Private and Public Sector Differences in Calculation
The intention of the City of Providence to hire 72 new firefighters would make an interesting case study for anybody learning about public administration:
When an hourly employee in the private sector quits, it is not unusual for the employer to put off hiring a replacement. Instead, the employer has another person pick up the slack on overtime pay. …
But that is not what the City of Providence is going to do in the Fire Department. …
According to [Administration Director Michael] D’Amico, the initial crop of new hires would cost the city $2,195,000 a year but overtime would be reduced by an estimated $1,872,000 in fiscal year 2013 and then by an estimated $3,744,000 annually. …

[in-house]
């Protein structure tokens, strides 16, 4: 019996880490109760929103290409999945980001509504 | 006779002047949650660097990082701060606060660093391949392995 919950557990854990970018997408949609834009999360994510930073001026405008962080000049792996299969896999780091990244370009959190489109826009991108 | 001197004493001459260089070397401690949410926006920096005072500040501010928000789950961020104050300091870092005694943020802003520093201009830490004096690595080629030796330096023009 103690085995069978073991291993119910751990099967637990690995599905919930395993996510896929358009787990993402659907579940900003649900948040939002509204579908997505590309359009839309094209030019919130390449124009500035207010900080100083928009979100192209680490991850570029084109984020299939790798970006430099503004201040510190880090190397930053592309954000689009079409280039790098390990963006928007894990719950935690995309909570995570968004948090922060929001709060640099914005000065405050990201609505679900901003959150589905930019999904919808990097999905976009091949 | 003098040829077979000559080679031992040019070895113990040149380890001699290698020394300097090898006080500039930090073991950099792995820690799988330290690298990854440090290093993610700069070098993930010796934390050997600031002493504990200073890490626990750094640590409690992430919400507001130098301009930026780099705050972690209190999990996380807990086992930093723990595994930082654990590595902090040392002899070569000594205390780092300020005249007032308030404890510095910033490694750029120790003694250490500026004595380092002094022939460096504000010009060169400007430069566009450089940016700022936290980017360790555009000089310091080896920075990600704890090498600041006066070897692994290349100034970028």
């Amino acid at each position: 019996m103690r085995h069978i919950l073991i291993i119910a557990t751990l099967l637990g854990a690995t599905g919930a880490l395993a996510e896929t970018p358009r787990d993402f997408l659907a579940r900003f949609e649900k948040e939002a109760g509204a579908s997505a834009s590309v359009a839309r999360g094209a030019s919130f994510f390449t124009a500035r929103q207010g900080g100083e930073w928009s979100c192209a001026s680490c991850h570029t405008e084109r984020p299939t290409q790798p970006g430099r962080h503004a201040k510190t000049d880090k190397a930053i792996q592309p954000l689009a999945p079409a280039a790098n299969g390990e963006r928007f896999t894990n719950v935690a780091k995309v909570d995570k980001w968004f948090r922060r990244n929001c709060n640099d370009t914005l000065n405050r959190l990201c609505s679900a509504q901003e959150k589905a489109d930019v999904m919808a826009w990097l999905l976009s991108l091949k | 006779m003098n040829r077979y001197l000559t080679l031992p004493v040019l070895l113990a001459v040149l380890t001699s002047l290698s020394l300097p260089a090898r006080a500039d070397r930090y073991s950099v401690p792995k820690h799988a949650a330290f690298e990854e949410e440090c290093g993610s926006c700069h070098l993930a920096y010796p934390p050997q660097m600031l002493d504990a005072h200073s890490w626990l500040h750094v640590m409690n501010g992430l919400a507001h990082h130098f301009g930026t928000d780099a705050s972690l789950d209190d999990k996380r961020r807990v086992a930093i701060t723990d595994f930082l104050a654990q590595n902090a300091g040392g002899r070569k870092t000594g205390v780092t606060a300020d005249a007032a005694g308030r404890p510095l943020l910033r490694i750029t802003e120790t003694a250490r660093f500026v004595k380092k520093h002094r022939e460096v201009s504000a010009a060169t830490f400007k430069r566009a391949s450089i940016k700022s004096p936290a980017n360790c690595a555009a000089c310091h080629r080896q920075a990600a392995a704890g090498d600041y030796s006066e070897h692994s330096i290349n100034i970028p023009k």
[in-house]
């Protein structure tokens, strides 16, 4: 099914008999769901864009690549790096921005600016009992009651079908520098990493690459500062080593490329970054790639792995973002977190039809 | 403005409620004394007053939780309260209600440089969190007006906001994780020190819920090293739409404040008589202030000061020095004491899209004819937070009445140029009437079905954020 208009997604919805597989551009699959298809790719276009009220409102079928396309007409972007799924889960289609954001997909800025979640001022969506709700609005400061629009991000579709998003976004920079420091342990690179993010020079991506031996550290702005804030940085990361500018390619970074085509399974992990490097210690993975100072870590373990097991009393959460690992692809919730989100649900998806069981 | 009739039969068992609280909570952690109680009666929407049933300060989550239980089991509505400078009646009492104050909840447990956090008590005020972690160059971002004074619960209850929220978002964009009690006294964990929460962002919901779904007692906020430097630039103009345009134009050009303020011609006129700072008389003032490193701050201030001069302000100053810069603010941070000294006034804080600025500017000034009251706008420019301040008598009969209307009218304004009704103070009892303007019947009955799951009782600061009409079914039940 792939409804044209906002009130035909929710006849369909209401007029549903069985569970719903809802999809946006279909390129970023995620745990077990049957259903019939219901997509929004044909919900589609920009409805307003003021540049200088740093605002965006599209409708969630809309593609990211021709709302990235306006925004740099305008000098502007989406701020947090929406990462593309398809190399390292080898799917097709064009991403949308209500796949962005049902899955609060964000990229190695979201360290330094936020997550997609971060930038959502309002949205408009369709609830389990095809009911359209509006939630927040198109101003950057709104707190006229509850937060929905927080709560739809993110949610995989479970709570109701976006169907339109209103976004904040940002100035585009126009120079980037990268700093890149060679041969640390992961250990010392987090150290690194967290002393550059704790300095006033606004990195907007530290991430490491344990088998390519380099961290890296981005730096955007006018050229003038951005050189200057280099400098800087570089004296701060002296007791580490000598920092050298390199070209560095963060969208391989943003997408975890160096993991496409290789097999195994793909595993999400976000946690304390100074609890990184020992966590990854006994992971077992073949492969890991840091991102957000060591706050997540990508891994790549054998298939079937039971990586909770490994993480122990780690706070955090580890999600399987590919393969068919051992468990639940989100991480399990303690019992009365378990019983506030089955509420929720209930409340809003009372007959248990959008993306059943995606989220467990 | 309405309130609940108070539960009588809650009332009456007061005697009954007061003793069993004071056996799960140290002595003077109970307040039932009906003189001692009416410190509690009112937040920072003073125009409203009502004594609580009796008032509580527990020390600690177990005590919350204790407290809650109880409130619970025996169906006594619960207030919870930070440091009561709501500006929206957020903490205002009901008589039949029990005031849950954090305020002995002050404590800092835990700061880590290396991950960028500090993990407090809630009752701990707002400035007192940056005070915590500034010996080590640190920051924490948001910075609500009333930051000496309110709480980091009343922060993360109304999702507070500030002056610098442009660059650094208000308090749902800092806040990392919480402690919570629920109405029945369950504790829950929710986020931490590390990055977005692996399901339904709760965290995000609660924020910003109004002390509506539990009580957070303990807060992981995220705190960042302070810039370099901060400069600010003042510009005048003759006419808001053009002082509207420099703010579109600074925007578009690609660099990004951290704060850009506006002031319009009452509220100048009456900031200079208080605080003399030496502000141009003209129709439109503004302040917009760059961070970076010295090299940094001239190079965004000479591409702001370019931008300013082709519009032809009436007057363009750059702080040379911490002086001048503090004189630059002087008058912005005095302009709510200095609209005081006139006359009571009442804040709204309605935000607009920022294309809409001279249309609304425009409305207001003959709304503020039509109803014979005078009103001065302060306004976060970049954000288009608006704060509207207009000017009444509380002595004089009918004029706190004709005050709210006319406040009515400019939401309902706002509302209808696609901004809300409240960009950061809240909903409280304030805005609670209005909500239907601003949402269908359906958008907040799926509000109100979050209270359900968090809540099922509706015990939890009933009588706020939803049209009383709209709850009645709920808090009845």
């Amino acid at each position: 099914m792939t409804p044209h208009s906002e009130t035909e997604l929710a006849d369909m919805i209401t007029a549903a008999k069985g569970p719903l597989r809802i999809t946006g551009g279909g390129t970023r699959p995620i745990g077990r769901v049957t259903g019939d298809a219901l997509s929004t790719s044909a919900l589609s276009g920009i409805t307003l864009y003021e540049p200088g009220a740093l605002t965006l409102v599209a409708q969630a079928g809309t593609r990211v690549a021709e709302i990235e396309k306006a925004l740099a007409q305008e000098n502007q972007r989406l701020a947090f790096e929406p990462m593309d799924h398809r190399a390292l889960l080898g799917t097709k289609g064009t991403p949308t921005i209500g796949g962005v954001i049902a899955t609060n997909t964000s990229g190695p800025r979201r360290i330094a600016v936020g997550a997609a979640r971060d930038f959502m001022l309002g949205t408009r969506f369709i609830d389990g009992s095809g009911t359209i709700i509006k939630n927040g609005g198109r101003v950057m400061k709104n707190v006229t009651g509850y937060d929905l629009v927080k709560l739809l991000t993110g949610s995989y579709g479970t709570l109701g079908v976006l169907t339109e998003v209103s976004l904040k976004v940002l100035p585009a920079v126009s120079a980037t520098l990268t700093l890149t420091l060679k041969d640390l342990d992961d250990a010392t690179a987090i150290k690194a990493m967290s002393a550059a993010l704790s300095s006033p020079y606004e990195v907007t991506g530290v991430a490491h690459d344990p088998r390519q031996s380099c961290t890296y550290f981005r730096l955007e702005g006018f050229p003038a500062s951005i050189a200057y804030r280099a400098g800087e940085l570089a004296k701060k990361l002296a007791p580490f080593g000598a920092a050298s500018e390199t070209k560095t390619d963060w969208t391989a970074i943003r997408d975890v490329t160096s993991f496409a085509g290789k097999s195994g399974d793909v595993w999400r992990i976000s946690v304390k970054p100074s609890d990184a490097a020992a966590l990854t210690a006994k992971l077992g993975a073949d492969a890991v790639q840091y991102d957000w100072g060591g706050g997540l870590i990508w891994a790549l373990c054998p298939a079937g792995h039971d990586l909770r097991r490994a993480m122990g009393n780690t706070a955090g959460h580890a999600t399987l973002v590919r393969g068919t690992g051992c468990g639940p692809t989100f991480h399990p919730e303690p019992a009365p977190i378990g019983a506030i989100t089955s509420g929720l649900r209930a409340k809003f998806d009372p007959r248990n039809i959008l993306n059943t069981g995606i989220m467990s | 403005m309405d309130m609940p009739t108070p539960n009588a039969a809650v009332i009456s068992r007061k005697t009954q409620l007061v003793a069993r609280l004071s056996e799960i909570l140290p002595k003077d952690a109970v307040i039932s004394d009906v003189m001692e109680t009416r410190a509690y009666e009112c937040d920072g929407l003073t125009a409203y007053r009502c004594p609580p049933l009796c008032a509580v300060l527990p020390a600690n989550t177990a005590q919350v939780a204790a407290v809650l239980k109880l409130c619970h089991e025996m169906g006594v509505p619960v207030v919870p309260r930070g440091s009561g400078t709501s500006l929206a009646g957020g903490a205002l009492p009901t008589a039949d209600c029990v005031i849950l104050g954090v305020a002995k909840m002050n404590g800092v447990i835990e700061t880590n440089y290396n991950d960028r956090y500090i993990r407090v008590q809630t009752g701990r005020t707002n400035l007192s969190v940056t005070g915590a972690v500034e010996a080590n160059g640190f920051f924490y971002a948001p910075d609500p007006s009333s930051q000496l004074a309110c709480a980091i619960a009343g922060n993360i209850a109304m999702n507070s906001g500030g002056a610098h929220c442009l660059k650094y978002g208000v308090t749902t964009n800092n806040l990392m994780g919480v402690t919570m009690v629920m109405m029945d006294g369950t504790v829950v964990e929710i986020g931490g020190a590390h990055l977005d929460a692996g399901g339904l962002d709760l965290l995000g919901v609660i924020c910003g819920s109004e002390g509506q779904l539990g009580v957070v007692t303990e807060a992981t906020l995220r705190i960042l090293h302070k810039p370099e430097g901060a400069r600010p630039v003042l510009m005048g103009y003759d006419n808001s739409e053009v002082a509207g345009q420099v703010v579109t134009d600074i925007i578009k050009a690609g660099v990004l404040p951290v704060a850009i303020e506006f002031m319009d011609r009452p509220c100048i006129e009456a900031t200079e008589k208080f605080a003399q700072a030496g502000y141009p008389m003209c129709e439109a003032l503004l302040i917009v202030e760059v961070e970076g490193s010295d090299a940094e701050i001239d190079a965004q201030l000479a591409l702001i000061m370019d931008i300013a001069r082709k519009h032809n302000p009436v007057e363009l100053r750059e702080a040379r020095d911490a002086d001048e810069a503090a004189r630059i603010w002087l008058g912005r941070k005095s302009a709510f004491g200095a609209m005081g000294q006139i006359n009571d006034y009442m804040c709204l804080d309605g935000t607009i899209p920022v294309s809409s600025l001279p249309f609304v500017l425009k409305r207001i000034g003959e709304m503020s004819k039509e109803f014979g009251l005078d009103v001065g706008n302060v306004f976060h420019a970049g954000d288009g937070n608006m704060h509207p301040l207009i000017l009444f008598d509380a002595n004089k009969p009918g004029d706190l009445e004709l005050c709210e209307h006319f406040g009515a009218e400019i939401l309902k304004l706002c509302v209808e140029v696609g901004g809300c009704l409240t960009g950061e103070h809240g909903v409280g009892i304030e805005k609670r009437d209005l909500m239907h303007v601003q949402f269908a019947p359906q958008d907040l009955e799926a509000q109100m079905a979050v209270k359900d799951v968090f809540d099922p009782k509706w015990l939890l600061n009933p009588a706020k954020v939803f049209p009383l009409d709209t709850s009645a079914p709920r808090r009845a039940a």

The second crop would not save on overtime costs because those hired would replace firefighters who are expected to retire. But the new group would be paid lower wages than the senior people they replace, so the city will save an estimated $270,000 in fiscal year 2016, according to D’Amico.
Two critical differences between the private and public sectors, changing the calculation for each, are that private-sector companies don’t necessarily hire at the bottom rung, because experience is critical. New hires in the fire department therefore stand to make much less than current employees, especially current employees on overtime.